Also to reduce the confusion, Mark has never carried the CBN in a paste formulation.

I know this is a lot of data to digest I hope I stated in in an understandable way. I can always be reached if you want any of my products. The PM box here is always overflowing so just contact me directly with questions at 209 612 2790 or ksskss@earthlink.net . I can also be reached on Skype if you want to chat especially if you are overseas.

Here are some group photos of my products.

Polycrystalline diamond emulsions:

Polycrystalline diamond sprays or slurries. (spray tops for sprays, Ketchup tops for emulsions and pastes) :

Mono Diamond emulsions

Mono diamond slurries /sprays. More available grits on request.

CBN (Cubic Boron Nitride) Emulsions

CBN Slurries or sprays

CBN suspensions. These are instead of slurries for particles 4.5 microns and heavier which settle quickly if used in a spray slurry formula

CBN pastes. These are oil soluble rather than water soluble Can be used on leather and linen but NOT on waterstones

A larger group shot of CBN sprays, suspensions and emulsions

Boron Carbide emulsion formulations

Alumina Emulsion in 1 micron, 0.3 microns and 0.050 microns. Pardon the casual labels :)


Re: My Sharpening Compounds Reference

Sun Apr 13, 2014 9:36 pm

So, what are the differences between, say, a .5 CBN emulsion and a .5 Boron Carbide emulsion?

Is it simply a matter of hardness? If so, which is harder? Is one better suited for anything than the other?

Re: My Sharpening Compounds Reference

Sun Apr 13, 2014 10:21 pm

LTK <> "CBN is the next hardest material to diamond, yet in hand and high speed operations, it cuts even faster. (In high speed grinding operations, it is actually harder than diamonds - just FYI). CBN products are often more expensive than diamond in specific applications. It is particularly effective for hard knife steels over 60 HRC (Rockwell hardness), although it is quite respectable with softer steels too. It does a wonderful job on leather, balsa, paper and felt - tested in both freehand and on precision guided devices too. I have personally tested these compounds on multiple Japanese knives, scissors, etc and gotten excellent feedback on the edges (otherwise known as repeat customers). It is friable, like polycrystaline diamond too and gives prolonged cutting action.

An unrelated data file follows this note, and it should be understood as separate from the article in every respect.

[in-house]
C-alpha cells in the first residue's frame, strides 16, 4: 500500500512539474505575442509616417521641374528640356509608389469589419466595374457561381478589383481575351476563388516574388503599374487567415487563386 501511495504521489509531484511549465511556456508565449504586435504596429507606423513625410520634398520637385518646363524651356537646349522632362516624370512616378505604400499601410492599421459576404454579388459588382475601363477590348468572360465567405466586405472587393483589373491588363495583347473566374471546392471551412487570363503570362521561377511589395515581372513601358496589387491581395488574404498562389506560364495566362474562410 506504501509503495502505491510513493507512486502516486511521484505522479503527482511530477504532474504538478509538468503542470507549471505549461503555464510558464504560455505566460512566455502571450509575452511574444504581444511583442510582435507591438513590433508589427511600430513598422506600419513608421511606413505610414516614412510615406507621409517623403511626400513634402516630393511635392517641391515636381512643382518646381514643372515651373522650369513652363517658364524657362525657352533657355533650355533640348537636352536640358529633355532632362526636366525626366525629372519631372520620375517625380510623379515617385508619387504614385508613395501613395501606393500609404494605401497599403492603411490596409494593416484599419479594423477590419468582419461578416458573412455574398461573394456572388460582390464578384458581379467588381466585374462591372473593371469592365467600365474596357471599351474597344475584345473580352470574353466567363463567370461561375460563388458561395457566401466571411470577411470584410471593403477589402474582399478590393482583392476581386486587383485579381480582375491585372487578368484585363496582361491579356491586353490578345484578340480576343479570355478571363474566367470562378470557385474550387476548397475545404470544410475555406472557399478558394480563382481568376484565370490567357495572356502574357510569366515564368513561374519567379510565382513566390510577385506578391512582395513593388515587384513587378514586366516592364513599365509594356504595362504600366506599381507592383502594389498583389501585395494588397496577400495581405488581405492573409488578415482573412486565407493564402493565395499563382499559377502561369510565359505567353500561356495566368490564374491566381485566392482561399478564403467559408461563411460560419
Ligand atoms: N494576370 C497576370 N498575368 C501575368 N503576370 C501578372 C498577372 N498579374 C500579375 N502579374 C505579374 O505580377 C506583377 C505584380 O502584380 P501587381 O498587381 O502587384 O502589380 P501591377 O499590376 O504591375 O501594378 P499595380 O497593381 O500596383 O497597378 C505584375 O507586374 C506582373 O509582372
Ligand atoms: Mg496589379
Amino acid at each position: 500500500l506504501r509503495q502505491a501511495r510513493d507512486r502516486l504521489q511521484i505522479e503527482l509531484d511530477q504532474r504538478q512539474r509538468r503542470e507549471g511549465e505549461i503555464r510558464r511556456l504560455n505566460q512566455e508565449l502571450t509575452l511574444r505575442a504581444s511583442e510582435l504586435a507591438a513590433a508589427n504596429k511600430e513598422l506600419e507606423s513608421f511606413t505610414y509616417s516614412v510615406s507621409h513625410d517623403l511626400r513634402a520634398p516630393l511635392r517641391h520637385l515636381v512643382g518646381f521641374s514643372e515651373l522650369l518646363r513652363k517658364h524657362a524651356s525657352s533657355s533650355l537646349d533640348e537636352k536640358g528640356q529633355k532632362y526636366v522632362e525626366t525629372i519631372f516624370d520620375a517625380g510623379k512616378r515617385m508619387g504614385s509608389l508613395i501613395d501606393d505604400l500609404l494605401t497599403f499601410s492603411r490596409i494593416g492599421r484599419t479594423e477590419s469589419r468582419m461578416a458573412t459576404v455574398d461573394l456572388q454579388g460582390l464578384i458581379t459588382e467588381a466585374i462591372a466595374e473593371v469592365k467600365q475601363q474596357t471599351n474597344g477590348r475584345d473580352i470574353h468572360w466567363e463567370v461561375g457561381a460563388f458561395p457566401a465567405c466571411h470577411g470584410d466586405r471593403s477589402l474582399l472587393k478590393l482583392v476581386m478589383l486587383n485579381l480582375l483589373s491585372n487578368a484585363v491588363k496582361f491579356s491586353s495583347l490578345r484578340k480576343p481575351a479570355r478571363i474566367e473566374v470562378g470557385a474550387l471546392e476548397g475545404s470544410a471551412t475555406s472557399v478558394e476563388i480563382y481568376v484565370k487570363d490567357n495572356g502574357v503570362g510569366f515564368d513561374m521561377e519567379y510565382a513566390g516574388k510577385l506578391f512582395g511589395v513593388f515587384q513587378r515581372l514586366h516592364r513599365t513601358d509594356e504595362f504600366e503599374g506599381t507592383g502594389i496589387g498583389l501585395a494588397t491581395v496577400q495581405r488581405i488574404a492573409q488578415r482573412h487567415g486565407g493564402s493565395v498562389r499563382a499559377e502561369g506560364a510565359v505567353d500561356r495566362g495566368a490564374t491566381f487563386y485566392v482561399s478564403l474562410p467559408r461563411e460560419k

This Boron Carbide is of the same very high concentration as the CBN product. It is less expensive than the CBN and not quite as hard as CBN, but is a cost effective solution for many applications. The emulsion formulation is water soluble, so it can be used directly on waterstones to increase their abrasiveness on more abrasion resistant steels and is also formulated to work well on nanocloth, kangaroo, horse and cow leather as well as powered applications such as leather and linen belts on grinders. This emulsion formulation has excellent grab for powered applications, keeping it from coming off of moving belts. Best applied using a glove to maximize spread so there is no waste. Just a couple drops are all you need. This is of the highest quality available."

~Ken Schwartz

Re: My Sharpening Compounds Reference

Thu Feb 19, 2015 11:30 am


Great reference. I was wondering what I might use felt pads for. Currently I use nano & CBN for straight razors but balsa/leather & Polydiamond for knives. These combos I have imitated from watching videos on the CKTG and other sites.

When is felt an advantage in sharpening or is it a personal preference? Just trying to understand the advantages of different substrates.

Love your formulations by the way. Finishing a well honed edge with one or another of your formulations makes for wicked sharp edges.


Re: My Sharpening Compounds Reference

Mon Feb 23, 2015 3:05 am

You can use both nanocloth and Kangaroo leather for both knives and straight razors AND use both CBN and poly again for straights and knives. Below 0.1 micron for straights I prefer CBN for improved comfort. Personally I don't use felt at all anymore.

For coarser CBN and poly I prefer nanocloth for CBN and poly.

Hope that helps. Glad you are enjoying using my products!